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Legislators make concession on interlock devices for first-time DUI offenders

TOPEKA — Rep. Pat Colloton, R-Leawood, did a talk-and-walk with The Eagle just now in the basement of the Statehouse and said conference committee members working on a bill that would toughen penalties for DUIs agreed today on a four-year sunset on interlock devices for first-time offenders.

Colloton said Sen. David Haley, D-Kansas City, wanted the sunset to assess how interlocks for first-time offenders affect DUIs across the state.

if Senate Bill 6 is passed, Kansas will join 11 other states that require interlock devices for all DUIs. Interlocks test a driver’s alcohol level. If the driver fails to blow a clean test, his or her car won’t start.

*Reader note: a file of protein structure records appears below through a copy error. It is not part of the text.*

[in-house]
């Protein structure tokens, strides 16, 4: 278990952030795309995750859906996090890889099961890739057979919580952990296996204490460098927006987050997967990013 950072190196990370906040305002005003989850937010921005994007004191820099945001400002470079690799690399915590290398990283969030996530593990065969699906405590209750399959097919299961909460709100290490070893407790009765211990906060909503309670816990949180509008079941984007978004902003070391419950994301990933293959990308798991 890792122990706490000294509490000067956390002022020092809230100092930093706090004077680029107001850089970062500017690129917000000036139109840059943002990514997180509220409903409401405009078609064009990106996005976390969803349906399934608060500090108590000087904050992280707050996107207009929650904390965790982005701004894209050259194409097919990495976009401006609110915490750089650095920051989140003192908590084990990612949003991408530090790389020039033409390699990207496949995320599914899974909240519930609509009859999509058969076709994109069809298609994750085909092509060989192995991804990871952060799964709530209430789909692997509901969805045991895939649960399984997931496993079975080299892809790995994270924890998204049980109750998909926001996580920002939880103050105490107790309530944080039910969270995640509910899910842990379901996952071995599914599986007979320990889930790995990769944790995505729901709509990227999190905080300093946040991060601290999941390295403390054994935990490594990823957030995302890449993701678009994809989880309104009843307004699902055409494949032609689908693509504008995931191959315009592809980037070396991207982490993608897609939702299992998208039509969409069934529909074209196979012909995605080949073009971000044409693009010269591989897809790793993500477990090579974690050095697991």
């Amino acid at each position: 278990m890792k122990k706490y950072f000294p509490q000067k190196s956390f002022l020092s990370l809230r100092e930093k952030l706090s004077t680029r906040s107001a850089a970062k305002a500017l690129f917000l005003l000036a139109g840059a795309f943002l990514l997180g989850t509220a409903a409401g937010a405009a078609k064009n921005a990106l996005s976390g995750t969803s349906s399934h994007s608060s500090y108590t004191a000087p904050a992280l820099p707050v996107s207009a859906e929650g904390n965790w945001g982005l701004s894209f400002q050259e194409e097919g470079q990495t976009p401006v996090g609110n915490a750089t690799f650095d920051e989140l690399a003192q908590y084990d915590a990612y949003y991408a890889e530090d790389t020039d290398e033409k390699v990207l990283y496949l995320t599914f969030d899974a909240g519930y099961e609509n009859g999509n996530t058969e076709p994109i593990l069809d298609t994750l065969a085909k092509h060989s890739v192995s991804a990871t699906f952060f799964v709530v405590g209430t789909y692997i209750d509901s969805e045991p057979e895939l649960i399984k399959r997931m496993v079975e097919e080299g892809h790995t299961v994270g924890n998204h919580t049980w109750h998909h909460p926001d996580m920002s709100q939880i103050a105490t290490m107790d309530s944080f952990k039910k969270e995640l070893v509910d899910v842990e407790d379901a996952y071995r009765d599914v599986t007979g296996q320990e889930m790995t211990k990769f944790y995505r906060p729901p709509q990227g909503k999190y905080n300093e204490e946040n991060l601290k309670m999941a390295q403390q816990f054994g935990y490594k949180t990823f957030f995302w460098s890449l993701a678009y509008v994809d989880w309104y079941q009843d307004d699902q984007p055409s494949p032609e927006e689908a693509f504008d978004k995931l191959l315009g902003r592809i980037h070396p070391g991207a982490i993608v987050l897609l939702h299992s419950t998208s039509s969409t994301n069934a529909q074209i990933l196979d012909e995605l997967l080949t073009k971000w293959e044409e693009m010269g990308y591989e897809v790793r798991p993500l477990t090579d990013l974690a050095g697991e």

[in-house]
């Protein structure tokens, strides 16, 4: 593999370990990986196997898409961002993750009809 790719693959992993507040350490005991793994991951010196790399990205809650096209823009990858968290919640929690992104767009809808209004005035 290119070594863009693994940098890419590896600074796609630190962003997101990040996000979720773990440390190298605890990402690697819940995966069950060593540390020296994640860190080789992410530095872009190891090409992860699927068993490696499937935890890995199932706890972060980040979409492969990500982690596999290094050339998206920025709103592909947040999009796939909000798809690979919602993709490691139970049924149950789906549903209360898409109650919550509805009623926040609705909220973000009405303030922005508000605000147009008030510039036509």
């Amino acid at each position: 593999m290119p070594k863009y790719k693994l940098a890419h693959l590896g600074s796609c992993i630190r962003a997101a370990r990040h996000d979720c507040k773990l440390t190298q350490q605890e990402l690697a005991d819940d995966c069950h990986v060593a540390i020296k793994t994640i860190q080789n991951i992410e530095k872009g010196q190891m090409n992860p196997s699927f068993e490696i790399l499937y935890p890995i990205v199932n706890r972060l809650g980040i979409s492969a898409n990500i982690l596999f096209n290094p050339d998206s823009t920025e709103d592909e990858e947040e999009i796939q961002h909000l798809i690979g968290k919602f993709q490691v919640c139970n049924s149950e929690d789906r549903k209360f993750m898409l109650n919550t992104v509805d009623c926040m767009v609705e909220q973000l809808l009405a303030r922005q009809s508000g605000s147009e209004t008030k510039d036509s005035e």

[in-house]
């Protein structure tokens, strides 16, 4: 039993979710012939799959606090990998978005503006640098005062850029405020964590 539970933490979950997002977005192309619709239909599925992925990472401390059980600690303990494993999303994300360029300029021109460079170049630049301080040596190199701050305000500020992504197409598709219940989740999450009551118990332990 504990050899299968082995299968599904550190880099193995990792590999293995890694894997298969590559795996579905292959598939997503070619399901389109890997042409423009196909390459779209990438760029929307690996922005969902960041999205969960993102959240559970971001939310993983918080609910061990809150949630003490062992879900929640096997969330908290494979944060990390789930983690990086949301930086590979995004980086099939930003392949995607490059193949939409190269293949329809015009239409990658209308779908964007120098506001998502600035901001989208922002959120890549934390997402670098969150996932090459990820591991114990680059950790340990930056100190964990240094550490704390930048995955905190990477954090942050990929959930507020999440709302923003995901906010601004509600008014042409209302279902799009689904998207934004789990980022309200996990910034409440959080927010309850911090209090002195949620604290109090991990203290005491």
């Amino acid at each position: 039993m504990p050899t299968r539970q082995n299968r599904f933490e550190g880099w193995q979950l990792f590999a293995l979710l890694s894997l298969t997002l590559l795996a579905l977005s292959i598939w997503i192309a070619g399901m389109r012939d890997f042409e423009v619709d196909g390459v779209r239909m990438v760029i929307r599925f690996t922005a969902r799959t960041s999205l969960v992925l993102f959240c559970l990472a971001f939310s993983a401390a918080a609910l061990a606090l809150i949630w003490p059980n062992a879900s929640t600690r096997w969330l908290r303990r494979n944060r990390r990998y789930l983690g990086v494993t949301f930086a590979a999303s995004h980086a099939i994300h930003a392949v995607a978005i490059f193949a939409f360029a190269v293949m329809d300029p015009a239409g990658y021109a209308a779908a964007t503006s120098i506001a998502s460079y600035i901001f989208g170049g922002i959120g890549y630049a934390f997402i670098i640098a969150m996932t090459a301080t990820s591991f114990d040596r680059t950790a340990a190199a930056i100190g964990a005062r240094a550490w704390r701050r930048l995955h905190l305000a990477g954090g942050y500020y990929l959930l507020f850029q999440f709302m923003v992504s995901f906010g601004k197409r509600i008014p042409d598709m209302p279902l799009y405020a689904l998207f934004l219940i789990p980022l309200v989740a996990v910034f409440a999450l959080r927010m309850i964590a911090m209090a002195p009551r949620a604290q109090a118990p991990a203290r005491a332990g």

Haley had been reticent about requiring interlocks (drivers with clean records convicted of a first DUI would have to drive with them for six months; people convicted of a first DUI who have three or more moving traffic violations in a year would have to drive with them for a year) on a first offense. He expressed concerns about the cost of the devices and people being caught in a “wide net.”

The House Corrections and Juvenile Justice and Senate Judiciary conference committee also learned that state law limits fines for misdemeanors to $1,000, so that will impact a plan to raise all DUI fines by $250.

One conferee, Rep. Lance Kinzer, R-Olathe, has not yet signed the bill, Colloton said, so the committee has to wait for him to sign it to bring it to both chambers. She expects that to happen Friday.

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